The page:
Why NFT is a bigger deal than you think?

As the cryptocurrency bear market ensues, NFTs have also experienced dramatic drawdowns. The Bored Ape Yacht Club floor is down 30% from their ATH, and Moonbirds is down 50%. $APE has crashed 77% since ‘The Otherside’ mint, from its peak of $26 down to $5.84. While many think that NFT drawdowns come as a result of the bear market in the equities and crypto sector, at times like this, it is important to remember that price volatility is the nature of the crypto industry. This article aims to zoom out and look at the bigger picture of what the future of NFT might hold.

NFT Market Growth

NFT market saw extraordinary growth in 2021. If there was minimal action a year ago, now we can see a steady weekly trading volume increase, with 250K ETH traded every week since Aug-21, according to Nansen.ai

Figure 1: NFT market size

To confirm that these are not the same group of people trading between themselves, we have seen massive growth in the number of users. For example, the number of weekly users for OpenSea grew from 47k in Aug-21 to 182k in May-22.

Figure 2: Users per week

Coinbase has recently launched its NFT marketplace. Instagram is testing NFT integration, and I’m sure we will see many more new marketplaces launching in the coming months. We could argue that centralized platforms adopting NFT is not the way to an open metaverse; however, it’s still a clear indicator of where the market is going. More importantly, NFTs are more than just pretty pictures on your phone, digital art or a PFP. This concept presents a much deeper idea technically as well as socially. Let’s first look at the former.

Technical idea

The technical, more profound idea is that blockchain, the underlying technology that NFTs are built on, has solved a significant problem in distributed systems and computer science. The problem of how people who don’t know and trust each other can coordinate and agree on a set of facts.

The implication of this is that we now have a way to store a set of information that is not in a database. We know that modern society runs on databases. How much money do we have in our bank account? What did we buy in a grocery shop? Which hotel do we check in at? Thousands of databases connected to the internet organize our everyday life.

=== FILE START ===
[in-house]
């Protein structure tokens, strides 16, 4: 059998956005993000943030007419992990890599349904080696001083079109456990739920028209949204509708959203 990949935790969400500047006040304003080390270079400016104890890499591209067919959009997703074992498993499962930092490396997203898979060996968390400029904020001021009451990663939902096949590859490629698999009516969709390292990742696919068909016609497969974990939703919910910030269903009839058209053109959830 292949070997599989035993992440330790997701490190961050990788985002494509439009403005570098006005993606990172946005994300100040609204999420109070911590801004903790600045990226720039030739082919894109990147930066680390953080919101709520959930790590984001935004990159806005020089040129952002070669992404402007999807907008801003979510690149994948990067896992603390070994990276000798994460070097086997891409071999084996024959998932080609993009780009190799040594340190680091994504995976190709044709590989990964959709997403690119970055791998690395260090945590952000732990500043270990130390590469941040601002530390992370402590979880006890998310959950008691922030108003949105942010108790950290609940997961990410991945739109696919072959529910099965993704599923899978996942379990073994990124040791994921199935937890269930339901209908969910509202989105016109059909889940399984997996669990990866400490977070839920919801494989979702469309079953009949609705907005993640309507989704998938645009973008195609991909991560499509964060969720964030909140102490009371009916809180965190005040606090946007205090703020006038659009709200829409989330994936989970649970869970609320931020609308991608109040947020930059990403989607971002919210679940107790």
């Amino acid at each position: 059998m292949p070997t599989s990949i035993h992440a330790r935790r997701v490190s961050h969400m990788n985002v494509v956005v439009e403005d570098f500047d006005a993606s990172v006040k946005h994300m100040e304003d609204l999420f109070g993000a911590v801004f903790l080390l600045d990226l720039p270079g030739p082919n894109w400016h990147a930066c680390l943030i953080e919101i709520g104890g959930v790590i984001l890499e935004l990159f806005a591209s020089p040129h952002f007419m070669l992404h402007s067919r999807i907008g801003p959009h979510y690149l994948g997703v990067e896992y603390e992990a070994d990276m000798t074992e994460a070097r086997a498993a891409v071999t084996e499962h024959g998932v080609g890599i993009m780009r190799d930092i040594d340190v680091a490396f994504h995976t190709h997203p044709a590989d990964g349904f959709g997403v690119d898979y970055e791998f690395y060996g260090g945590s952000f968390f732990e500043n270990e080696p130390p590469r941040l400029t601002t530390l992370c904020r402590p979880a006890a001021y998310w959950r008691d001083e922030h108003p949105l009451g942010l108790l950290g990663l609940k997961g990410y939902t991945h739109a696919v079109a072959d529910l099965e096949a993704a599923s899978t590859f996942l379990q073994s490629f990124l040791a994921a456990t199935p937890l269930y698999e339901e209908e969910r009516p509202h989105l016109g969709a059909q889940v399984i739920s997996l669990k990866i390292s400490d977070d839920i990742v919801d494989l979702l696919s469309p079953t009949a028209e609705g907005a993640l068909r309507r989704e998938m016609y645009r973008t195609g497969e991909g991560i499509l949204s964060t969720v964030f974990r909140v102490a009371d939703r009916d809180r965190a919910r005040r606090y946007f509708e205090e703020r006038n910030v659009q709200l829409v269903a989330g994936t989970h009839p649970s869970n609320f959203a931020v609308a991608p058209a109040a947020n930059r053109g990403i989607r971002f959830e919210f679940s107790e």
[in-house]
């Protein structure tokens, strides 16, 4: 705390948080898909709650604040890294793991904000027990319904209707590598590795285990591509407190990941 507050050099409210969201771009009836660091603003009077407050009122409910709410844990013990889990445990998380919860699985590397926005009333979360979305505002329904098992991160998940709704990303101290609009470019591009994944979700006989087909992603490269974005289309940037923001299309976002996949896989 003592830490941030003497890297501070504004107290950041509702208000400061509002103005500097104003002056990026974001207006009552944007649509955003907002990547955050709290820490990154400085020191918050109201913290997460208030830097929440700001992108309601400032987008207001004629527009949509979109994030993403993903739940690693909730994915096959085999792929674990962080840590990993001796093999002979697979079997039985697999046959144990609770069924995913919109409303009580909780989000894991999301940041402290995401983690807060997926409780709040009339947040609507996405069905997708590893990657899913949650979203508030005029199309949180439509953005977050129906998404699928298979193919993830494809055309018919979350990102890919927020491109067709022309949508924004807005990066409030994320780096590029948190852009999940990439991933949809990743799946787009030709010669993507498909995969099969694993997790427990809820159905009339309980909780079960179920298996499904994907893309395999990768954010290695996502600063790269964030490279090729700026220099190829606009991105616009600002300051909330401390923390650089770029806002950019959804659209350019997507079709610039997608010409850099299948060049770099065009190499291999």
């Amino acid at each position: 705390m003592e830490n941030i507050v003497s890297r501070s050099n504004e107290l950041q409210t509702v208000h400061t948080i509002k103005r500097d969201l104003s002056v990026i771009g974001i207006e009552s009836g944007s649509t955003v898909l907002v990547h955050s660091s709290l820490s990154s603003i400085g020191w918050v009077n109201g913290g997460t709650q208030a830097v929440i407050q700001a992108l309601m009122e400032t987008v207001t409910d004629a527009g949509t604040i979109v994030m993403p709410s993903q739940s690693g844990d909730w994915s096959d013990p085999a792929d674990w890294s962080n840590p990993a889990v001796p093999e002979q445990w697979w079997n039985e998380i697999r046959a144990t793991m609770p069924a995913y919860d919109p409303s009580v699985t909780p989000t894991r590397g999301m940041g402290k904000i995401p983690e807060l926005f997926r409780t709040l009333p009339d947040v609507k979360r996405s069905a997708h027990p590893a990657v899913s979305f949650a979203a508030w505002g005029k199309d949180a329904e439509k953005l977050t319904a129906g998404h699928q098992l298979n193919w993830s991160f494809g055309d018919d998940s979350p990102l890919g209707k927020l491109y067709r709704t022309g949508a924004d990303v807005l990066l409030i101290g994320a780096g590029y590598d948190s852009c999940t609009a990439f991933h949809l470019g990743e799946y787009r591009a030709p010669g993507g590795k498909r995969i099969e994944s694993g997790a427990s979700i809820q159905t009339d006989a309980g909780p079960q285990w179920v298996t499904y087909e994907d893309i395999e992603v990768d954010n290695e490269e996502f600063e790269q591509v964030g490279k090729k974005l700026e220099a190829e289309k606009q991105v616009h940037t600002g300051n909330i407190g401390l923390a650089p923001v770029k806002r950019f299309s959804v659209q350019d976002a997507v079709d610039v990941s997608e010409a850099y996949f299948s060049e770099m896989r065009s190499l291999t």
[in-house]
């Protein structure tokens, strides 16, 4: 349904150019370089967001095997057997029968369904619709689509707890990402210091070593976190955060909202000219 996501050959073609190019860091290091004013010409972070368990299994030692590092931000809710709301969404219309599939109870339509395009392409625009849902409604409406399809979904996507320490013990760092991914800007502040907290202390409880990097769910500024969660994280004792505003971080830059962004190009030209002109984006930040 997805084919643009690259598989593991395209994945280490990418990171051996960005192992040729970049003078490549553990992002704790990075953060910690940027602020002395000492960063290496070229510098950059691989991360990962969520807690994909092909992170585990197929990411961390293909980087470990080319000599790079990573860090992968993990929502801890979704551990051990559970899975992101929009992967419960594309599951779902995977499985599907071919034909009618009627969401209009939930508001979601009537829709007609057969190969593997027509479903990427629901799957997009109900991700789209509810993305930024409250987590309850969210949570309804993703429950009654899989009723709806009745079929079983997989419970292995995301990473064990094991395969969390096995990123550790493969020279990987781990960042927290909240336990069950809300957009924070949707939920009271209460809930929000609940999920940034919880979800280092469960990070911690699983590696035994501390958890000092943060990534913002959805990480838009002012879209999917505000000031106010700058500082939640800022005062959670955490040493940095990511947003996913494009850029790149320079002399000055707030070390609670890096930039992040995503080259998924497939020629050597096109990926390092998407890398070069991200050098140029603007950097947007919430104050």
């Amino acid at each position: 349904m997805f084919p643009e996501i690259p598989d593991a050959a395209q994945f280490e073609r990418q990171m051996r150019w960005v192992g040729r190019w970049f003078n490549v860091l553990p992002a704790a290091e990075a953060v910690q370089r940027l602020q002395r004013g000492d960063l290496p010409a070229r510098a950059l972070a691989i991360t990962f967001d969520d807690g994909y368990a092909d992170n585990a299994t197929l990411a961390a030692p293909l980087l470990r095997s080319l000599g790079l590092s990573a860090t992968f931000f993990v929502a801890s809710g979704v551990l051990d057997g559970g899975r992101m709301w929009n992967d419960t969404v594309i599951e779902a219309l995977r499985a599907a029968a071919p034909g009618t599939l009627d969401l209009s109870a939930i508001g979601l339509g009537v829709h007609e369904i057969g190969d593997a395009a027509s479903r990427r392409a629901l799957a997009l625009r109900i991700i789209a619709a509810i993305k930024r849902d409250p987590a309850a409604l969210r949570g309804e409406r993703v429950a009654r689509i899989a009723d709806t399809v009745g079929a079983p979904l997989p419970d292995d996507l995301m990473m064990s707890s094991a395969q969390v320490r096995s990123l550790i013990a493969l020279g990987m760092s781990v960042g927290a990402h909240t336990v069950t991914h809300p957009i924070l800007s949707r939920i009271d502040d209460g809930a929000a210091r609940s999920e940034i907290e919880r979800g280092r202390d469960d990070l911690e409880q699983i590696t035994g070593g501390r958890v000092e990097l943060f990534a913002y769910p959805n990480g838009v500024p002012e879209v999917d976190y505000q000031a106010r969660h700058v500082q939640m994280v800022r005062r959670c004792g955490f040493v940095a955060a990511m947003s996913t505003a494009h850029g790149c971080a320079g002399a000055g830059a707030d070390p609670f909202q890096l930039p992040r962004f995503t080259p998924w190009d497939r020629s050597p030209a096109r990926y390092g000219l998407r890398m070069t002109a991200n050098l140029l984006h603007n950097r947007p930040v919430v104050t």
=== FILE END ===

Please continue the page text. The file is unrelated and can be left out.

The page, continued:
It is something that’s happened in the last 50 years. Before widespread computers and the internet, this was not as important a part of human society. Now, it is integral for running any modern society. We take it for granted as completely obvious because it’s the only way to do it. I am old enough to remember the days without a computer, the internet, or a smartphone. Still, now I can hardly imagine my life without it. And what that means is that there are thousands of TTP (trusted third parties) around us. People who we are, in effect, trusting as a counterparty for some set of information. Blockchain eliminates this.

Social idea

NFTs present a moment of crypto consumerization. It is well-known that technology becomes consumerized when you stop talking about it. For example, Instagram uses Python, machine learning, cloud computing, routers, and servers. But no one has ever said, hey, you should use this cool Instagram app; it uses Python. That’s not how consumer technology works. And that is because technology isn’t interesting to most people – technology is interesting to meet human needs.

The second aspect of this consumerization moment is that every organization on the planet has an incentive to mint an NFT. NFTs can represent anything and everything, including Dolce Gabbana dresses, Nike sneakers, and Ray-Ban sunglasses. And all of these companies have incredible brand equity and a customer base. With NFTs, they can monetize that with a ~90% gross margin product.

Figure 3: NFT adoption curve by @WRabbit1111

We will have every single fashion lifestyle company showing NFTs in the coming months and years. It will then roll over to the consumer-packaged goods companies. You’ll have a QR code on your six-pack of Coke. You’ll scratch that, and you’ll get an NFT. Why? Because then they can directly airdrop you a coupon for the two to one sale. Universities will do it for their alumni base. Sports teams will do it for their fans.

Eventually, you’ll be in the local barbecue pit masters club, and you will get the barbecue master of the month NFT. Everyone is coming. Over a decade, everyone is going to have many, many NFTs.

The point here is that a society with television is different from a society without television. And a society with the internet is different from society without the internet. Society itself changes when you have Twitter, Facebook, Tinder and Uber. The way people communicate and do business changes fundamentally. Society will change because we now have permissionless innovation with digital cultural objects.

What’s next?

The metaverse becomes epically compelling when you put those two things together – the open source, trustless rails to store and transfer digital cultural objects. This is the part where people say – “I’m not going to wear those glasses”. Just like you’re not going to get a smartphone. Just like you’re not going to use Google, Twitter, and email. We use all these devices and platforms because it is hugely convenient. It makes us more productive; it increases our efficiency; it fires our dopamine levels.

The metaverse won’t be like another Facebook or Instagram in the decade ahead. It will be everywhere around us and infinity times better – photorealistic, mixed with augmented reality, with all these cool features to better our everyday lives. And since we’re inevitably going to live in this world, the most important discussion we should be having is how this world should be architected?

It’s time to build, my friends, and the time to build is now.

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